China expresses ‘concern, regret’ over India’s 5G exclusion

Image used for representation purpose.   | Photo Credit: REUTERS

China on Wednesday expressed “concern and regret” at India’s move to not include Chinese telecommunication firms among the companies permitted this week to conduct trials for the use of 5G technology.

External Affairs Minister S. Jaishankar, speaking at a Global Dialogue Series event in London, reiterated India’s view on Wednesday that it is “not realistic” to have good relations in other domains when there was tension on the border. Mr. Jaishankar did not specifically mention the 5G issue, but said broadly on India’s view on the relationship: “I can’t have friction, coercion, intimidation, and bloodshed on the border, and then say let us have a good relationship in other domains. It is not realistic.”

On Tuesday, the Department of Telecommunications (DoT) gave permission to several Telecom Service Providers (TSPs) to conduct 5G trials, and did not include Chinese companies Huawei and ZTE. “The applicant TSPs include Bharti Airtel Ltd., Reliance JioInfocomm Ltd., Vodafone Idea Ltd. and MTNL,” the announcement said, adding they had “tied up with original equipment manufacturers and technology providers which are Ericsson, Nokia, Samsung and C-DOT” while Reliance Jio Infocomm will conduct trials using its own indigenous technology.

Reacting to the move, the Chinese Embassy in New Delhi said in a statement it “express[es] concern and regret that Chinese telecommunications companies have not been permitted to conduct 5G trials with Indian Telecom Service Providers in India”.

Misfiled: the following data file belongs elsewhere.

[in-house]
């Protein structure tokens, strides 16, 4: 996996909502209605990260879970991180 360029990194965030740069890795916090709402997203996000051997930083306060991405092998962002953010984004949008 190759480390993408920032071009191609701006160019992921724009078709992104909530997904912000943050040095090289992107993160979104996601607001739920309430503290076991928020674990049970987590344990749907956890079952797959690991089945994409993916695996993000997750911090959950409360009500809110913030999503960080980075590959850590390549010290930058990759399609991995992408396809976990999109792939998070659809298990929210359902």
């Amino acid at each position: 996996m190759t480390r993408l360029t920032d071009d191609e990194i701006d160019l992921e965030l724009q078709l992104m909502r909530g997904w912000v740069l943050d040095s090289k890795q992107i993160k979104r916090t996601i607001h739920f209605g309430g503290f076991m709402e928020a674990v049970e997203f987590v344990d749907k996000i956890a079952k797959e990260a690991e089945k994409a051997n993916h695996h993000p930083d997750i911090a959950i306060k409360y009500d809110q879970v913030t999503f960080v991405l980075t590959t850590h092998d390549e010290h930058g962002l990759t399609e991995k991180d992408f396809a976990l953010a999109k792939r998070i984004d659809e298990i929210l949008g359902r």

“Relevant Chinese companies have been operating in India for years, providing mass job opportunities and making contribution to India’s infrastructure construction in telecommunications,” spokesperson Wang Xiaojian said.

He said moves to “exclude Chinese telecommunications companies from the trials” would “harm their legitimate rights and interests”. “The Chinese side hopes that India could do more to enhance mutual trust and cooperation, and provide an open, fair, just, and non-discriminatory investment and business environment for market entities from all countries, including China, to operate and invest in India.”

At Wednesday’s dialogue, Mr. Jaishankar said the relationship was “going through a very difficult phase, because in violation of agreements and understandings of many, many years, the Chinese have deployed a very large part of their military on, and close to, the Line of Actual Control, without explanation, and they continue to be there”.

Mr. Jaishankar noted it had been one year since the LAC crisis began, on May 5, 2020 with reports of tensions then starting in the Galwan Valley and Pangong Lake.

He said China’s “actions have disturbed peace and tranquillity”, including leading to bloodshed in Galwan last June, and India “has been very clear that peace and tranquillity on the border areas is essential for the development of our relations”. The disengagement process was completed in some areas but one year on is still ongoing in others, and both sides had not yet come to the de-escalation part.

On Friday’s phone call with his Chinese counterpart Wang Yi, the External Affairs Minister said both sides had discussed their mutual interest in cooperating on tackling COVID-19 at a time when Indian companies have placed many orders to source supplies from China amid the current crisis.

He told Mr. Wang that “many of our companies are ordering stuff from China and we are encountering difficulties in logistics, so please take a look at it which is something which we would appreciate”.

“After our conversation things did move,” he said. “Some of our airlines got quicker approvals, the logistics chain is flowing, and that is something which is very laudable.”

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Printable version | Jun 19, 2021 12:54:19 AM |

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